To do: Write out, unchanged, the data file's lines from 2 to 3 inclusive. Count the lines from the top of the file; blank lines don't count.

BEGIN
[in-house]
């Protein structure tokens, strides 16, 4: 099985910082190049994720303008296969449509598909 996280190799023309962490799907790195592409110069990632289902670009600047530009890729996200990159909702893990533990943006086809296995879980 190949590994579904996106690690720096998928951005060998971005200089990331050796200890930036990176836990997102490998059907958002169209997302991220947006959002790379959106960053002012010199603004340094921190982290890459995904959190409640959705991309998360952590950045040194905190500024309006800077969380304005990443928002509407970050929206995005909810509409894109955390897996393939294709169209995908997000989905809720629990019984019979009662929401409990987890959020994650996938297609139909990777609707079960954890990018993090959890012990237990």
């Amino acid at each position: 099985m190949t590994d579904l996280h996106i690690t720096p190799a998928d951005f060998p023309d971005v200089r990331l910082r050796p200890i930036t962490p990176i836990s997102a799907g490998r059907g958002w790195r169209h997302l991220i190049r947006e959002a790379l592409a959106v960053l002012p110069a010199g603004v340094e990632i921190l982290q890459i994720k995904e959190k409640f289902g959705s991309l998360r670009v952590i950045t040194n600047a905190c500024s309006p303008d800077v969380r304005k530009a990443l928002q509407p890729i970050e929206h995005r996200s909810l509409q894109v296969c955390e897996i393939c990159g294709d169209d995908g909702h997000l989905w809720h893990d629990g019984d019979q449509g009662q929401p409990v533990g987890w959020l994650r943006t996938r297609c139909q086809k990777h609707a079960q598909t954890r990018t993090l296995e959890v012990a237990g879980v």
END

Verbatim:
């Protein structure tokens, strides 16, 4: 099985910082190049994720303008296969449509598909 996280190799023309962490799907790195592409110069990632289902670009600047530009890729996200990159909702893990533990943006086809296995879980 190949590994579904996106690690720096998928951005060998971005200089990331050796200890930036990176836990997102490998059907958002169209997302991220947006959002790379959106960053002012010199603004340094921190982290890459995904959190409640959705991309998360952590950045040194905190500024309006800077969380304005990443928002509407970050929206995005909810509409894109955390897996393939294709169209995908997000989905809720629990019984019979009662929401409990987890959020994650996938297609139909990777609707079960954890990018993090959890012990237990």
């Amino acid at each position: 099985m190949t590994d579904l996280h996106i690690t720096p190799a998928d951005f060998p023309d971005v200089r990331l910082r050796p200890i930036t962490p990176i836990s997102a799907g490998r059907g958002w790195r169209h997302l991220i190049r947006e959002a790379l592409a959106v960053l002012p110069a010199g603004v340094e990632i921190l982290q890459i994720k995904e959190k409640f289902g959705s991309l998360r670009v952590i950045t040194n600047a905190c500024s309006p303008d800077v969380r304005k530009a990443l928002q509407p890729i970050e929206h995005r996200s909810l509409q894109v296969c955390e897996i393939c990159g294709d169209d995908g909702h997000l989905w809720h893990d629990g019984d019979q449509g009662q929401p409990v533990g987890w959020l994650r943006t996938r297609c139909q086809k990777h609707a079960q598909t954890r990018t993090l296995e959890v012990a237990g879980v």